Part of 15 in the series
Autonomy is a powerful factor in motivation, and the more creative & technical the work, the more likely autonomy is to figure largely in the maker’s motivational spectrum.
Here are three different ways I work when I am geeking out. Each of these is about equal in probability to be the one I use for any particular problem.
I will write a long essay in slack, driving my colleagues to comical exasperation at times, rubberducking in prose until I get to the excited slightly nervous place, usually with a short summation in steps. Then I go TDD it.
I will get together in pair or mob, and we’ll drive by the bazaar-like seat of our pants, TDD-ing code into place until we’re happy.
I will check out head and jump all over changing this and that until I figure out what to do, then toss that and TDD what I just figured out.
I take one of these approaches based on things like opportunity, size of starting fear, sense of pressure, and prolly other factors I am not even aware of. Oddly, it feels not so much like I choose it as that it chooses me.
The sense I have, that I am free to move in whatever way I see fit to "get’er done", that is my sense of autonomy. For some folks, that sense is their most important motivational cause, and the absence of it brings their productivity to a crawl.
Autonomy is virtually ignored in old school motivation theory. Freedom of action is never mentioned by folks like Taylor or Gilbreth. As jobs become more technical, more creative, and more collaborative, it has become much more visible.
As the nature of work has become a matter of workers interactively navigating complex adaptive systems — ecologies, really — processes that center their focus on mechanical/procedural uniformity fade into irrelevance.
What is needed isn’t a body and a rulebook, it’s a human who can use ongoing situational awareness to operate largely beyond mechanism. And the thing is, that gal who does that well? I guarantee you she got good at it because she enjoyed it. Take that away and you lose her.
Software development orgs want their makers’ best dope. The hardest part of autonomy the realization that you can’t get the good stuff without letting me off the leash, and when you let me off the leash there’s a possibility I’ll just wander off in the weeds and lay down.
I’ve gone off the leash and come in two days later with a solution that saved — not exaggerating for effect here — three quarters of a million dollars a year, about 10 times what I was being paid back then.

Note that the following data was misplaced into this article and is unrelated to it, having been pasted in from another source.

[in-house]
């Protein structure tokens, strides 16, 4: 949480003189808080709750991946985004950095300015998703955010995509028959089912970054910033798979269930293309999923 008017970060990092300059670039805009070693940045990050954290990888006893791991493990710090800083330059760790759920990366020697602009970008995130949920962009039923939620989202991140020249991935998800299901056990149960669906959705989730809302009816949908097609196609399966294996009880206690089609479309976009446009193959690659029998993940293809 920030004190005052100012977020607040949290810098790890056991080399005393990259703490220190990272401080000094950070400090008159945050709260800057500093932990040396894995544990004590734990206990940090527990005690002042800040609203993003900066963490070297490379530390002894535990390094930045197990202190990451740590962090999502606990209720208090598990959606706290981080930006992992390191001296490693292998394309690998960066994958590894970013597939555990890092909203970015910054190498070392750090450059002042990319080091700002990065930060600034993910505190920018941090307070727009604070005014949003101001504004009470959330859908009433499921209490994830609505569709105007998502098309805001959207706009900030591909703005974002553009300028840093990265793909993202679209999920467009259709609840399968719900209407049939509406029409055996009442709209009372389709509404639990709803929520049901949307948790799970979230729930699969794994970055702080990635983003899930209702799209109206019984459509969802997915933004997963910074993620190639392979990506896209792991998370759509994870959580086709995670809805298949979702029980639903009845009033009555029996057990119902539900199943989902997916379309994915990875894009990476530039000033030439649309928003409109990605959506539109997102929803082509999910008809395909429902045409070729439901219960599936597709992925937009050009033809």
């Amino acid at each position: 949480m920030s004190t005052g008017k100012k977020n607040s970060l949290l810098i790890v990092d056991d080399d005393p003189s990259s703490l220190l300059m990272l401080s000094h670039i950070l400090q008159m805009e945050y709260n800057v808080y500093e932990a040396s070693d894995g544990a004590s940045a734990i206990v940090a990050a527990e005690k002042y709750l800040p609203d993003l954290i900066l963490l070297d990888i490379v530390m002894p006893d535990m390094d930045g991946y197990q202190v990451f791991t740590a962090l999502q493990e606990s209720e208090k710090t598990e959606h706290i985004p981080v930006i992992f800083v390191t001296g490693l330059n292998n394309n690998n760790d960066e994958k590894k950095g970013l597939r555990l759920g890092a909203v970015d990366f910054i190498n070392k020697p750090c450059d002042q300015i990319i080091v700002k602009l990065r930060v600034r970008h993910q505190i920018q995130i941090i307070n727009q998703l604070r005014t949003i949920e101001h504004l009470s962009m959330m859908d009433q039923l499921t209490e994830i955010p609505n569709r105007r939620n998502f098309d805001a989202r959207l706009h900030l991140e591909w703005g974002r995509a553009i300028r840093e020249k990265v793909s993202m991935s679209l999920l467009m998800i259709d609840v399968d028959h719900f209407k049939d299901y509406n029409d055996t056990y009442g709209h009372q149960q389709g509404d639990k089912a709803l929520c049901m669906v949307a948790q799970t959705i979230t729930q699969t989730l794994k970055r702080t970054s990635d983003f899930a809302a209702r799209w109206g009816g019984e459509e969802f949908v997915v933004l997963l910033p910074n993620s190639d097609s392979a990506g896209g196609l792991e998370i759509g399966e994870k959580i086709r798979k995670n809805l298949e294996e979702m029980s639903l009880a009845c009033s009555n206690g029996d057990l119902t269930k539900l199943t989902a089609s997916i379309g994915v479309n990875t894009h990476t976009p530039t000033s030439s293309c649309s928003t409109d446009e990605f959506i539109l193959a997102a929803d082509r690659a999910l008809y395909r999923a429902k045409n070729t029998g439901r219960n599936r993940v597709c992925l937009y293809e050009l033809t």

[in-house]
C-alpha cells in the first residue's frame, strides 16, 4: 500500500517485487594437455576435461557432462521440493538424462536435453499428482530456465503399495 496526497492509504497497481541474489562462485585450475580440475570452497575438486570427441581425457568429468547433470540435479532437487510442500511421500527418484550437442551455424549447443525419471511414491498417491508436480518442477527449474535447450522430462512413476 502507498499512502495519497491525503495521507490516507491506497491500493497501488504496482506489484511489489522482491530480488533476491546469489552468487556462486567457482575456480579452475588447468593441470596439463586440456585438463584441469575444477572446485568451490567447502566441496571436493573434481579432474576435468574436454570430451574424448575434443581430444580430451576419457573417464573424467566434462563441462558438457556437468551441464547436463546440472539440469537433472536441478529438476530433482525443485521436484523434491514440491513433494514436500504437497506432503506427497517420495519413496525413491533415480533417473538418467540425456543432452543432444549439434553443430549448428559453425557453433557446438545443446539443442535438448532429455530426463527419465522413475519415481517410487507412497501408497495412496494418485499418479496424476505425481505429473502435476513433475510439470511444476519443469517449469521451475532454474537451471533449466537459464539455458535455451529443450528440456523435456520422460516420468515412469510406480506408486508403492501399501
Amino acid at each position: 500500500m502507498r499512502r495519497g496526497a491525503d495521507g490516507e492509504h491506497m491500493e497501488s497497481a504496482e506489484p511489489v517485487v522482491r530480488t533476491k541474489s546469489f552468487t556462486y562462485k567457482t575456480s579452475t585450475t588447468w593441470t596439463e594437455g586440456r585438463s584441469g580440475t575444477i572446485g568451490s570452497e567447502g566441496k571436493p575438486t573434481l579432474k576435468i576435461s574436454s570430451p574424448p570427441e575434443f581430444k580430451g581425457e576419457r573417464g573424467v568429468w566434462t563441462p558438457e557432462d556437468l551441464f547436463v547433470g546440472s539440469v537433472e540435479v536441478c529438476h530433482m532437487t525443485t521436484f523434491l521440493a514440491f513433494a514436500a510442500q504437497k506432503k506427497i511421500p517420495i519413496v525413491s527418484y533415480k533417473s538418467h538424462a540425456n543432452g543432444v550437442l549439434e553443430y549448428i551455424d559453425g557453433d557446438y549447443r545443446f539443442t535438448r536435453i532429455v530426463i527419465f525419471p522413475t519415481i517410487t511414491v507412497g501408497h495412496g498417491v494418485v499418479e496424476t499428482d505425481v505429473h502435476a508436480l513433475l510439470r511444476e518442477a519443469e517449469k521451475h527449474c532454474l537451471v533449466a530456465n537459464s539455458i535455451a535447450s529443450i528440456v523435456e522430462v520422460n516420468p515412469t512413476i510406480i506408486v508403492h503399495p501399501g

I’ve also gone off the leash and come back two days later smelling of skunk with a sheepish grin and nasty scratches all over the visible part of my body.
In that sense, autonomy can be viewed as a kind of securities fund: the more ROI you want, the higher the risk you gotta take. But that math wobbles quite a bit when we realize that autonomy has value as a motivating force.
Because my sense of autonomy & its importance are largely fixed inside me, not existing as a faucet my org can turn on or off, if I value autonomy very highly in my motivation spectrum — mine’s about a 7 — my org has to work with that.
Literally, "Play me or trade me."
A team full of folks whose need for autonomy, at whatever level the individuals need, isn’t being met is a team that isn’t helping the org. Balancing an org’s tolerance for volatility and the individual’s need for autonomy is a difficult proposition.
I will tell you that the first thing I do when a manager uses the "team lacks a sense of urgency" line on me is to look at autonomy. It’s not because it’s the most important thing for many people. It’s because it’s the most often ignored in considering motivation.
Notice, btw, the extent to which autonomy relates to the other factors. I can use well-tuned autonomy to further tune the supply and distribution for my individual demands for rhythm, mastery, purpose, and even safety.
A couple of sources for you think about exploring. Start with Dan Pink’s excellent Drive, it will familiarize you with the last 50 years of science on motivation, and will lead you to his primaries, too. (He covers three of the RAMPS items: Autonomy, Mastery, and Purpose.
Consider also Sidney Dekker’s works, like A Field Gude To Human Error, where he patiently works through the need for autonomy in mixed systems of humans, machines, and procedures. Tho focus on safety systems rather than shipping more value faster, the case is the same.
Coming soon to a muse near you, what can we do about autonomy, at the org, the team, and the individual maker level? As before, I’ll throw out a handful of ideas and let you improve and adapt them.
Autonomy, one’s sense of freedom to do the work in whatever way gets it done, is historically very underplayed, but is a critical motivational factor for many people, especially when the expectation is of high creativity and high technicality.
Thanks for reading along, and have a lovely Tuesday, choc-a-bloc with free ranging motion on sunny fall day!
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